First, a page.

Your New York Yankees are playing .737 ball, 5 1/2 games ahead of their leading division rivals, and 6 in the AILC (All-Important Loss Column). The sun is out, the heat is on, and we got a twinbill lined up against the same Pale Hose baseballers we just thrashed in Chicago. 

The good folks at baseball reference give the Bronx team an 11.3 percent chance to make the World Series and a 98.2 percent chance to make the postseason—both percentages trailing only the mighty, Los Angeles Juggernaut Dodgers.

What's not to love?

Time to get real. And hey, as the movies tell us, reality bites.

(And hey, was Winona ever so young? Were any of us?)

The hard, honest truth is, folks, this Yankees team—at least as presently constituted—is not making the Fall Classic, unless we're talking the PGA RSM Classic at Sea Island, Georgia. 

Much less winning it.

There just aren't enough hitters in this lineup to overcome top playoff pitching. The bullpen is already giving way.  

And already, Cashman's paper-thin depth is wearing through—thanks in part, of course, to our Peerless Leader, El Duque's Icarus-flying-too-close-to-the-sun moment, when he just HAD to go poke the juju gods (We understand the impulse, Duque. It's like John Cusack needing to "tickle-the-dragon" in that Los Alamos movie. Before he even got to sleep with Laura Dern.)

Friends, this team ain't gonna make it through another four months. Get those dreams of a World Series—or even a division title—out of your head, lest they trouble your sleep.  

Let us look instead to some realistic goals. And they would be impressive accomplishments:

—Nothing in our world today is 98.2 percent certain. BUT, this year's Yankees might just make the much-adulterated playoffs (that is, finish in the top 40 percent of the league). Which would make the 24th time in 28 seasons. Which is not nothing.

—All the Yankees have to do is go 54-70 the rest of the way to clinch their 30th straight winning season. Which is also not nothing, second only in major-league history to the 39 straight winning years the Pinstripers compiled from 1926-1964.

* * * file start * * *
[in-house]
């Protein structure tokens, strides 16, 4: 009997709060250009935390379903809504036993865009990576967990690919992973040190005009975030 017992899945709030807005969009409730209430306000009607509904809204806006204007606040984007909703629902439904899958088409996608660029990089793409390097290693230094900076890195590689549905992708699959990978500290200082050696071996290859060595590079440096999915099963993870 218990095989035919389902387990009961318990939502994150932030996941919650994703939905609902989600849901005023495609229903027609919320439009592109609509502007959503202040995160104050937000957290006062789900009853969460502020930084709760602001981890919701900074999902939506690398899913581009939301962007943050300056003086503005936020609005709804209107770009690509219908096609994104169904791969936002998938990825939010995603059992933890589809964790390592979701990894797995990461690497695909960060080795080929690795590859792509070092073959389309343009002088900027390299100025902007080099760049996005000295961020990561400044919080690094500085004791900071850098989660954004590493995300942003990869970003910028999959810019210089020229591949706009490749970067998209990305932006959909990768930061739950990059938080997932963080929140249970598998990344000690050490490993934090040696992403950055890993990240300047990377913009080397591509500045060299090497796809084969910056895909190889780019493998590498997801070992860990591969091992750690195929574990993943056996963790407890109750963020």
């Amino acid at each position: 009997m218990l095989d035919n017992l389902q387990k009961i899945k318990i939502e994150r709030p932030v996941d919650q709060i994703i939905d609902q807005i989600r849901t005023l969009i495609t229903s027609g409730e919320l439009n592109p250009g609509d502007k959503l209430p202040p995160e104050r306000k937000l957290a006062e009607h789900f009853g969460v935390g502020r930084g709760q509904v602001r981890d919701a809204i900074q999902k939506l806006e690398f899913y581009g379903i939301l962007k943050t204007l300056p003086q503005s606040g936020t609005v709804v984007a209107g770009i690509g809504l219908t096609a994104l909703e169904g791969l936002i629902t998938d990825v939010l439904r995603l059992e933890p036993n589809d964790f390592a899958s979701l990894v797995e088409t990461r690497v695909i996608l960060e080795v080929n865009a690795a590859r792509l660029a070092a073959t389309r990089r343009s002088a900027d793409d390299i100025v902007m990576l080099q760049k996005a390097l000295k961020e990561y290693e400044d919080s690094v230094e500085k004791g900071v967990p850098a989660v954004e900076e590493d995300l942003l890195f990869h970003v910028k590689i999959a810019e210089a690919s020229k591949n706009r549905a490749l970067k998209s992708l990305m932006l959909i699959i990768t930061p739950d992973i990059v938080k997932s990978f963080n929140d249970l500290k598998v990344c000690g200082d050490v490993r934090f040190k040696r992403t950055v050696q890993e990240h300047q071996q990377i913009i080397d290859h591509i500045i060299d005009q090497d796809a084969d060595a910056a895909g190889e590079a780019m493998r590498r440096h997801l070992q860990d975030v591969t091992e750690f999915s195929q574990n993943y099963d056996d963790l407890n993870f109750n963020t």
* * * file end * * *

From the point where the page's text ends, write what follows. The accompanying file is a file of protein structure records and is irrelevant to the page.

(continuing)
That's all ye can hope for in this world, and all most of ye baseball fans can hope for. Welcome back to HAL's Big House of Mediocrity.







 

Yankeetorial: Will someone please explain to Aaron Judge that if he wants to stay a Yankee for life, he better start to suck

Every day lately, it seems as though Aaron Judge is hitting a big HR, or driving in a big run, or making a big play in centerfield - in essence, ensuring that his days as a Yankee are dwindling down. 

Doesn't this man give a whit about his team?

Doesn't he care about the threat of inflation?

Does he just hate New York City?

Judge claims he wants to be a Yankee for life. Ha. If that's true, he better stop playing like some $300 million MVP-level slugger - and return to earth, cap in hand. Surely, Judge knows that if he singlehandedly propels his team to the 2022 world series, he'll end up leaving New York: The franchise simply won't be able to afford him and all his championship malarkey. 

Listen, people: Money doesn't grow on trees! And even if it did, trees don't grow in Gotham. Owner Hal Steinbrenner, the prince of prudence, does not have the kind of money that Judge -posing as a Triple Crown threat - would demand. 

To show a little concern about the Yankees, this giant ingrate ought to launch an 0-for-40 slump, or a stint on the 60-day list. As it is, Judge is literally trying to embarrass the team by homering his way out of pinstripes.

And for this, we're cheering him? 

Rather than stand for Judge, fans should not only stay seated but, in fact, swivel around to face the opposite direction - (not an easy contortion, in fact, somewhat painful, if you have a bad back) - to tell this arrogant nincompoop that we will NOT be held for ransom, and our owner will NOT go penniless... just so Judge can win a ring and a bunch of post-season awards.

If he wants a batting title, or an HR crown, or a ticker-tape parade - whatever - I say, trade him! Now! To the Dodgers, or the Redsocks, or the Mets - whomever wants to go in hock to buy their precious little pennant! We fans will be happy, thank you, with Jasson Dominguez, who went 1-3 last night for the Single-A Tampa Tarpons, lifting his average to .238 (but he's young) - and you know what? Now that I'm on a roll, I say, let Judge take Giancarlo Stanton and DJ LeMaheiu with him, because we prefer an owner who practices fiscal responsibility and isn't afraid to fight inflation!